Legal Links

posted on 2009-07-22 14:11:23

Today's linkpost will focus on two topics. One is the NSA's immoral spying activities which Obama promised to fix on his campaign trail and the other is the ever expanding mire of modern Intellectual Property Law.

Let's start with the NSA. There have been three separate arstechnica articles lately about the failures of the NSA spying program. One of the articles discussed the extent to which the program's secrecy made it useless to traditional intelligence workers, another talked about how the warrantless wiretapping that was exposed was just the tip of the iceberg and a third condemned the continuing money being thrown into data centers for the NSA whose output we cannot quantify or evaluate.

That said, it all made me realize just how much arstechnica is an echo chamber for my own views. In Cass Sunstein's book and other places he is a bit more alarmist about this than I would be but he's still a smart guy and onto something. With that in mind, I should at least comment that there does seem to be some positive pressure for Obama to live up to his promise, however meager, between angry senators and increased news coverage. In addition, some hold a much more balanced view that promotes waiting and seeing. The NSA position was a major factor in my support of Obama though or at least the belief that he would bolster what are, in my view, weakened civil liberties and constitutional law...and I'm a bit impatient and touchy about it.

As for stupid IP law, the madness just goes on and on. It's hard to know where to begin. I think I blogged about this already but a quick and obvious example is a music industry group that thinks they should be able to charge you each time your phone rings if you have a "musical ringtone". As a matter of fact, they're cleverly suing AT&T over it. At least my enemies are fighting each other. But let's just break their view down for a second. So, you can buy little 10-15 second clips of songs to serve as ringtones when people call you now. And these guys think that whenever someone calls you...and that song, or clip of a song, plays in public, it counts as a public performance of the work and copyright law entitles them to money. What? The same group struggled to get girl scouts to pay royalties for singing copyrighted songs around a campfire, such as "Happy Birthday" and "Row, Row, Row". I don't normally swear on this blog but might I say, Get The Fuck Out. You have no idea what music, or culture for that matter, is good for. Just leave. I get pretty irate about this stuff. Strange conclusions are being reached about what good copyright law is doing.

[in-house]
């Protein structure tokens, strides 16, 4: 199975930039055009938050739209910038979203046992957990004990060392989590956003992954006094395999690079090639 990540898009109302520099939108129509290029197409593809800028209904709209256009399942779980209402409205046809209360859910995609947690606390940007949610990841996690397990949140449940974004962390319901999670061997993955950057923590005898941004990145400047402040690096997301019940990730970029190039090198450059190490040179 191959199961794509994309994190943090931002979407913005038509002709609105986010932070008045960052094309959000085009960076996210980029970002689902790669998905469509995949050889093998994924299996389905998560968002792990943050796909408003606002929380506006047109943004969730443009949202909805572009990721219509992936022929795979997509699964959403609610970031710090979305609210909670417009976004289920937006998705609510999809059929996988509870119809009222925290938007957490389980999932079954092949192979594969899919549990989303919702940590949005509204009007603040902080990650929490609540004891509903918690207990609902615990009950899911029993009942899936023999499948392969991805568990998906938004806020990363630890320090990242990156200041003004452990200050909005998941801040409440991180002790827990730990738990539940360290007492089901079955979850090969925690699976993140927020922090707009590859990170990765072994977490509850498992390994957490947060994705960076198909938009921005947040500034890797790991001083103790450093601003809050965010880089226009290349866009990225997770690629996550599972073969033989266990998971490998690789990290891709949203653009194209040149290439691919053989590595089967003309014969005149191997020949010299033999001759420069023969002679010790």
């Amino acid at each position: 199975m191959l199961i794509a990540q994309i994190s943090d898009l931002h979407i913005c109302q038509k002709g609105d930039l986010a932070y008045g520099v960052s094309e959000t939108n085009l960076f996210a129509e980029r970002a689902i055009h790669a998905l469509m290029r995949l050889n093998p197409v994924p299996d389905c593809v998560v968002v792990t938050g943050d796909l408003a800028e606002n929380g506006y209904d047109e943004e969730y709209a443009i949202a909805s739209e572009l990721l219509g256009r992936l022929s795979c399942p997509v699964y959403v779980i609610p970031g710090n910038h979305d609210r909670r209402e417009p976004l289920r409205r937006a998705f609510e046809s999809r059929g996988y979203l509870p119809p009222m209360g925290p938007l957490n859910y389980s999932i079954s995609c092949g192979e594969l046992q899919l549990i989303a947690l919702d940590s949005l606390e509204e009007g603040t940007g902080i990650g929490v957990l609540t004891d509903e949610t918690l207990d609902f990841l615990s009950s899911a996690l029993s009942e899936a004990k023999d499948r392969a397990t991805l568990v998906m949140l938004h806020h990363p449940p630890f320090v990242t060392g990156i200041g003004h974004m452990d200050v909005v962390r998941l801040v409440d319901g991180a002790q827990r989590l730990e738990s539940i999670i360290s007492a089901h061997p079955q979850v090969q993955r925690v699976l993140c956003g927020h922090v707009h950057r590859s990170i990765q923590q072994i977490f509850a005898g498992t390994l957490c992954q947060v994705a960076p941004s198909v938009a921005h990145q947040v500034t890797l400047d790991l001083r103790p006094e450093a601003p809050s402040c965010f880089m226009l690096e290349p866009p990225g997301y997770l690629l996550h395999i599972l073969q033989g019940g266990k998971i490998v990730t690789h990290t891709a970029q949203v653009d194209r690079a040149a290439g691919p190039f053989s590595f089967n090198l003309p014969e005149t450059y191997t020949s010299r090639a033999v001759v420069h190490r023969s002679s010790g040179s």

On the bright side though, Obama has made a USPTO choice which supports patent reform. Patent law, like copyright law, has gotten wildly out of hand in the last two to three decades and I fervently hope Mr. Kappos takes steps to bring some sanity to the system. Above and beyond that, there are still reports coming from academia alleging that piracy is not stopping artists and the pirate party has made it to parliament in Europe. There are also continuing efforts to try new approaches that adapt to modern conditions. Let's just consider IP Law to have two sides and call it a day for now. And I don't mean BSD vs GPL. Sheesh.

Apprehensive About April

posted on 2009-04-07 03:31:00

I sort of forgot that schoolwork all bunches together for a nice crunch towards the end of the semester. Consequently, I'm juggling a fair bit at the moment. Not least because I'm also sorting out Financial Aid and Housing for the next year. On the bright side, I've got some fun projects in the works and I'm not too worried about my classes. I can say I'll be very glad to be done with the semester, even though my summer classes start May 18th. Thankfully, they all are in the afternoon Monday through Thursday.

Here are a few other things that have been going on:

President Obama gave the Queen of England an iPod loaded with 40 Showtunes. And we don't know if that's legal. Think our Intellectual Property laws are messed up yet?

Apparently there's a pretty nice concrete skatepark near me. With any luck Burke and I will be regulars over the summer while he's here. :)

Unladen Swallow seems to be moving along nicely. I jumped in to check on their progress. Speaking of Python, Mark Pilgrim is working on Dive Into Python 3 and it's online. There are also a few fun articles on Functional Programming in Python. Oh, and Named Tuples kind of rock. You'll need Python 2.6 to use them though.

Arch Linux is planning an April release and they've got a fair amount slated to get done. I'm rather excited about it.

Some devs implemented a MapReduce framework in Bash over the weekend. I think it's awesome.